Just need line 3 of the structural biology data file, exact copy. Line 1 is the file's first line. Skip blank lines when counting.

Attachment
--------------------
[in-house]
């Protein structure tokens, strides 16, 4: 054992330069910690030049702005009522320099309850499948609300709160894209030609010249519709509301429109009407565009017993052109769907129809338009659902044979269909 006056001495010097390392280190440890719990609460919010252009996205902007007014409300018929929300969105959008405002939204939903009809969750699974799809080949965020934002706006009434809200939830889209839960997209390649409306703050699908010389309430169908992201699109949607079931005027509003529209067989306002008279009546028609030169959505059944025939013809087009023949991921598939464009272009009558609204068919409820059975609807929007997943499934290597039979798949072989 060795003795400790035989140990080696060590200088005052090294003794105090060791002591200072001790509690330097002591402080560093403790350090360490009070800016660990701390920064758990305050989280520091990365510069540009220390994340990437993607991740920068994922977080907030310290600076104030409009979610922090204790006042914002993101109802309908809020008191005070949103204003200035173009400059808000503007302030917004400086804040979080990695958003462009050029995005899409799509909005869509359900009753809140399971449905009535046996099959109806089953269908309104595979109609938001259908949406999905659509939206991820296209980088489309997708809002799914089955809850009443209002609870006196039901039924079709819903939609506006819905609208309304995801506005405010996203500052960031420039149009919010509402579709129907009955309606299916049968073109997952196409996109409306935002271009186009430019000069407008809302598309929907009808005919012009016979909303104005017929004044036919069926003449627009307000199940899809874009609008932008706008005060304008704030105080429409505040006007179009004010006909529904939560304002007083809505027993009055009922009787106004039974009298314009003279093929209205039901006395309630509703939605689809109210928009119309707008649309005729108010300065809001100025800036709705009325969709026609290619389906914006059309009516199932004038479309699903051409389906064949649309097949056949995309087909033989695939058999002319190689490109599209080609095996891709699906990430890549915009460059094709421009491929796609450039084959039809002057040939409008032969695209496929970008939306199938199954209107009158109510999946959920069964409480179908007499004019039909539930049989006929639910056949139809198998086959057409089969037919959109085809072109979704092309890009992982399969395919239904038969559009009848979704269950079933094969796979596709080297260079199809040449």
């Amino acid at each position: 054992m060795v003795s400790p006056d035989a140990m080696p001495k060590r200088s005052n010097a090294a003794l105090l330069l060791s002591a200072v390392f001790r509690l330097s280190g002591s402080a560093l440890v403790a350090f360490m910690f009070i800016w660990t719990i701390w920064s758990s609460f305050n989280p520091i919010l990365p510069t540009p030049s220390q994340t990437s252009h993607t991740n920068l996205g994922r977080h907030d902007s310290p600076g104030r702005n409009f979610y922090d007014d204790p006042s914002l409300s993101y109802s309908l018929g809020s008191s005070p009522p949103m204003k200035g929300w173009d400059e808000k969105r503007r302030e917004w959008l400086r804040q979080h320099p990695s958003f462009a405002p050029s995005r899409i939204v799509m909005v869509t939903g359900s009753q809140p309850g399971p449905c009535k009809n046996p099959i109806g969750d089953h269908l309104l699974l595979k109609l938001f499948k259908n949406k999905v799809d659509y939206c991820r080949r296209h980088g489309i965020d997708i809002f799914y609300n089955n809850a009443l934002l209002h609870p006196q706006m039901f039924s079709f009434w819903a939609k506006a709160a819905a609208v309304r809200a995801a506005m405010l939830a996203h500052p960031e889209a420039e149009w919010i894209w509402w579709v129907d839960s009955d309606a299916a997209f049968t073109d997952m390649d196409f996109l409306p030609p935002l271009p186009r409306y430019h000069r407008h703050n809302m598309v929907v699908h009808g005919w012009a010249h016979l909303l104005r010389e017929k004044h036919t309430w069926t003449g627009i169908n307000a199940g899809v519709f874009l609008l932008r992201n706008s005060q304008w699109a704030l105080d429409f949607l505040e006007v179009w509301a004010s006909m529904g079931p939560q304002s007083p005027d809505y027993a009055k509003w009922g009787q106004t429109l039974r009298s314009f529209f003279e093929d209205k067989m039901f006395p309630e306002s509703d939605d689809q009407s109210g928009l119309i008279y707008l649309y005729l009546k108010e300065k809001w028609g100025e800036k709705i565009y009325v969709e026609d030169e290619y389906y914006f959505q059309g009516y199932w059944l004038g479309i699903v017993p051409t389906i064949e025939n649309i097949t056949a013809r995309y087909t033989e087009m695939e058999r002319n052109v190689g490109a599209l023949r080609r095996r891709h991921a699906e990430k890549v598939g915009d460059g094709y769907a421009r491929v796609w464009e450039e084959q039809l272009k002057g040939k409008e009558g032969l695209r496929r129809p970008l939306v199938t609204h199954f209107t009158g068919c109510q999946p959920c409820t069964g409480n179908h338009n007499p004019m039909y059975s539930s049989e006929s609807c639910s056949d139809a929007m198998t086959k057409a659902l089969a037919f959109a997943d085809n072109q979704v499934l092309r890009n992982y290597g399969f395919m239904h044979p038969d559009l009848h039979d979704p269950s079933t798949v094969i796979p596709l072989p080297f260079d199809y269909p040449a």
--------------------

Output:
């Amino acid at each position: 054992m060795v003795s400790p006056d035989a140990m080696p001495k060590r200088s005052n010097a090294a003794l105090l330069l060791s002591a200072v390392f001790r509690l330097s280190g002591s402080a560093l440890v403790a350090f360490m910690f009070i800016w660990t719990i701390w920064s758990s609460f305050n989280p520091i919010l990365p510069t540009p030049s220390q994340t990437s252009h993607t991740n920068l996205g994922r977080h907030d902007s310290p600076g104030r702005n409009f979610y922090d007014d204790p006042s914002l409300s993101y109802s309908l018929g809020s008191s005070p009522p949103m204003k200035g929300w173009d400059e808000k969105r503007r302030e917004w959008l400086r804040q979080h320099p990695s958003f462009a405002p050029s995005r899409i939204v799509m909005v869509t939903g359900s009753q809140p309850g399971p449905c009535k009809n046996p099959i109806g969750d089953h269908l309104l699974l595979k109609l938001f499948k259908n949406k999905v799809d659509y939206c991820r080949r296209h980088g489309i965020d997708i809002f799914y609300n089955n809850a009443l934002l209002h609870p006196q706006m039901f039924s079709f009434w819903a939609k506006a709160a819905a609208v309304r809200a995801a506005m405010l939830a996203h500052p960031e889209a420039e149009w919010i894209w509402w579709v129907d839960s009955d309606a299916a997209f049968t073109d997952m390649d196409f996109l409306p030609p935002l271009p186009r409306y430019h000069r407008h703050n809302m598309v929907v699908h009808g005919w012009a010249h016979l909303l104005r010389e017929k004044h036919t309430w069926t003449g627009i169908n307000a199940g899809v519709f874009l609008l932008r992201n706008s005060q304008w699109a704030l105080d429409f949607l505040e006007v179009w509301a004010s006909m529904g079931p939560q304002s007083p005027d809505y027993a009055k509003w009922g009787q106004t429109l039974r009298s314009f529209f003279e093929d209205k067989m039901f006395p309630e306002s509703d939605d689809q009407s109210g928009l119309i008279y707008l649309y005729l009546k108010e300065k809001w028609g100025e800036k709705i565009y009325v969709e026609d030169e290619y389906y914006f959505q059309g009516y199932w059944l004038g479309i699903v017993p051409t389906i064949e025939n649309i097949t056949a013809r995309y087909t033989e087009m695939e058999r002319n052109v190689g490109a599209l023949r080609r095996r891709h991921a699906e990430k890549v598939g915009d460059g094709y769907a421009r491929v796609w464009e450039e084959q039809l272009k002057g040939k409008e009558g032969l695209r496929r129809p970008l939306v199938t609204h199954f209107t009158g068919c109510q999946p959920c409820t069964g409480n179908h338009n007499p004019m039909y059975s539930s049989e006929s609807c639910s056949d139809a929007m198998t086959k057409a659902l089969a037919f959109a997943d085809n072109q979704v499934l092309r890009n992982y290597g399969f395919m239904h044979p038969d559009l009848h039979d979704p269950s079933t798949v094969i796979p596709l072989p080297f260079d199809y269909p040449a």